Wildfire season could start slow but pick up, warn state fire leaders
Jun 5, 2023, 5:28 PM | Updated: 7:14 pm
(PHOTO: Utah Division of Forestry, Fire and State Lands)
NORTH SALT LAKE — Don’t get complacent with all the water we’ve had. Utah’s leaders and state fire officials are warning that wildfire season could be deceptively active.
“There is more vegetation to burn,” said Gov. Spencer Cox, who joined fire officials and forecasters to remind Utahns to use their “fire sense.”
“There is a heightened fire danger than even what we’ve seen in the past,” Cox said.
State fire forecasters say the hillsides and foothills could be extra dangerous despite the wet weather and record snowpack.
Slow start, active end
Basil Newmerzhycky, the lead meteorologist with Predictive Services for the Great Basin Coordination Center, said June’s fire danger will start the summer off with low wildfire risk.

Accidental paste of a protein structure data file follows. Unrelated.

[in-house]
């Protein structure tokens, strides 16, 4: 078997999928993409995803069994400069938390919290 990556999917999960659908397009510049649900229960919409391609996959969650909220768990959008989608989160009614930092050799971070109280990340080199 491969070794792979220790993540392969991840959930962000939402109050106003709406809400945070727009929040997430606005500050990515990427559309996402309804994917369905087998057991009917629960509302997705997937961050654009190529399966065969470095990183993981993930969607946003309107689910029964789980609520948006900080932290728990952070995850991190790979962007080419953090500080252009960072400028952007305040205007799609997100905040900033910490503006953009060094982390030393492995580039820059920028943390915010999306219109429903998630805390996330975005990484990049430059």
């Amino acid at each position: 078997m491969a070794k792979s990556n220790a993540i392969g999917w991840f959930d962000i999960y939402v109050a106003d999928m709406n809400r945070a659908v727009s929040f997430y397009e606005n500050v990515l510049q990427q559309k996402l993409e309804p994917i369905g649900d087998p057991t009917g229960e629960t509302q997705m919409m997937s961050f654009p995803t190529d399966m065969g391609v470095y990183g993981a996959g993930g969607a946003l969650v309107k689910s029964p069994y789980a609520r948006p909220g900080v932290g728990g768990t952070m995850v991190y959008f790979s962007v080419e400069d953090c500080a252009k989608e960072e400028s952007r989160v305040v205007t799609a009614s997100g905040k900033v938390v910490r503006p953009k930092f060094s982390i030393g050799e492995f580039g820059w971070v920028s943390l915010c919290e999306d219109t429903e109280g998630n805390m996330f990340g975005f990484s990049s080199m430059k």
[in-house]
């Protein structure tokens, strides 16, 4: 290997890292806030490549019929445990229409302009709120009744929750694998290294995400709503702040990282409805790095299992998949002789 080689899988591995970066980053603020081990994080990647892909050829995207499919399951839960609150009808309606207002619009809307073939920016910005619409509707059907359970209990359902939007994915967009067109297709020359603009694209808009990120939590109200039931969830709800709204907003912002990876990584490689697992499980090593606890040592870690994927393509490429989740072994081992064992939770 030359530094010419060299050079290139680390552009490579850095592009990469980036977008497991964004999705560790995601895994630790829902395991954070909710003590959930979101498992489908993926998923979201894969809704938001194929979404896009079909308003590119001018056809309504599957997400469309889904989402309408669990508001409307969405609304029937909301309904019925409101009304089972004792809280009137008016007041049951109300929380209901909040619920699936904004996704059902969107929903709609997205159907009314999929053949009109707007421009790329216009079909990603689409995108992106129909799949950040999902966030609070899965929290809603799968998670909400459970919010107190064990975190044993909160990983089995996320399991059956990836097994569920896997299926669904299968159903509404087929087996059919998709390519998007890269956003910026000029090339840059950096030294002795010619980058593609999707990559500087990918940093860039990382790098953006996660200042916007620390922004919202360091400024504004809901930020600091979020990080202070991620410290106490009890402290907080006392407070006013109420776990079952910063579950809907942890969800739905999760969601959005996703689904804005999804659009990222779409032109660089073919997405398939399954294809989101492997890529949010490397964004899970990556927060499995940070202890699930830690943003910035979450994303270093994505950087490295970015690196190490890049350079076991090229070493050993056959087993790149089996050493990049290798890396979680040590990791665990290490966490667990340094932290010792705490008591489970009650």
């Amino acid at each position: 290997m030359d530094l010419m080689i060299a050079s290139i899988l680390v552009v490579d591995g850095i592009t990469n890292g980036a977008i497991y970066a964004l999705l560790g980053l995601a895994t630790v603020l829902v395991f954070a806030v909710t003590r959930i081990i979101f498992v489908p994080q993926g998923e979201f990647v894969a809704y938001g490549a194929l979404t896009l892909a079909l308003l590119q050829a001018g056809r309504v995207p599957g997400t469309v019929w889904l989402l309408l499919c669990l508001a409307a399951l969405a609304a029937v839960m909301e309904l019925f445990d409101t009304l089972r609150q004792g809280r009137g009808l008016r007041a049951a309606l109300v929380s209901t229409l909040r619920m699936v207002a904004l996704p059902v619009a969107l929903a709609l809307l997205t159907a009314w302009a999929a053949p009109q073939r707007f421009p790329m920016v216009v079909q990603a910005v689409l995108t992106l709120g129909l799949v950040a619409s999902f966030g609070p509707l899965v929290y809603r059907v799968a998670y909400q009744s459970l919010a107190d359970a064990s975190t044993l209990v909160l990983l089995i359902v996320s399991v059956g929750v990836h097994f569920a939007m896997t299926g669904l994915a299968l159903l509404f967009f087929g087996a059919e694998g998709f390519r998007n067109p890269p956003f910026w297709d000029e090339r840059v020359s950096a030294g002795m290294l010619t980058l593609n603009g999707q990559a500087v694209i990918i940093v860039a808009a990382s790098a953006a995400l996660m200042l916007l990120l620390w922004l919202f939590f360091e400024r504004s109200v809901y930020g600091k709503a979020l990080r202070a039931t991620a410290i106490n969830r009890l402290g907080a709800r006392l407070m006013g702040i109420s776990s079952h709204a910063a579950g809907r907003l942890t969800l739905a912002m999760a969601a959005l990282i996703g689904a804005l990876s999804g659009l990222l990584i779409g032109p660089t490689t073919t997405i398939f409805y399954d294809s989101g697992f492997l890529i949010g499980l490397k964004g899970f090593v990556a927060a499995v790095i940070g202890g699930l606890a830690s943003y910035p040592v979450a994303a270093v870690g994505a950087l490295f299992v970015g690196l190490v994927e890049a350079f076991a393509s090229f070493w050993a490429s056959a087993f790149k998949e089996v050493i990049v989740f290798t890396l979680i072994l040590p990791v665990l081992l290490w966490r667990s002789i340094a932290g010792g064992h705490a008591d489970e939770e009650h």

“But it should not lead to complacency because that excess fuel in the lower and mid-elevations is what we’re especially worried about this season,” he said.
As we get into July, Newmerzhycky said the risk will start to pick up, despite the actual prediction for wildfire season being “average.”
“Normal in July can be pretty active,” he said, adding it might feel more active because there is have low risk in June.
Adding to the risk in the latter half of the summer, Newmerzhycky said, is that an El Nino pattern keeps us cool and cloudy, meaning the monsoon season may be delayed. That means not as much cooling rain in late July and August.
“Things could work backwards this season,” Newmerzhycky said.
We could see fire season really picking up — especially these flashy fires and lighter feuls– that is our big concern for August.
He also warned that fires in the Pacific Northwest could bring to Utah multiple days, maybe weeks of smoky, unhealthy air.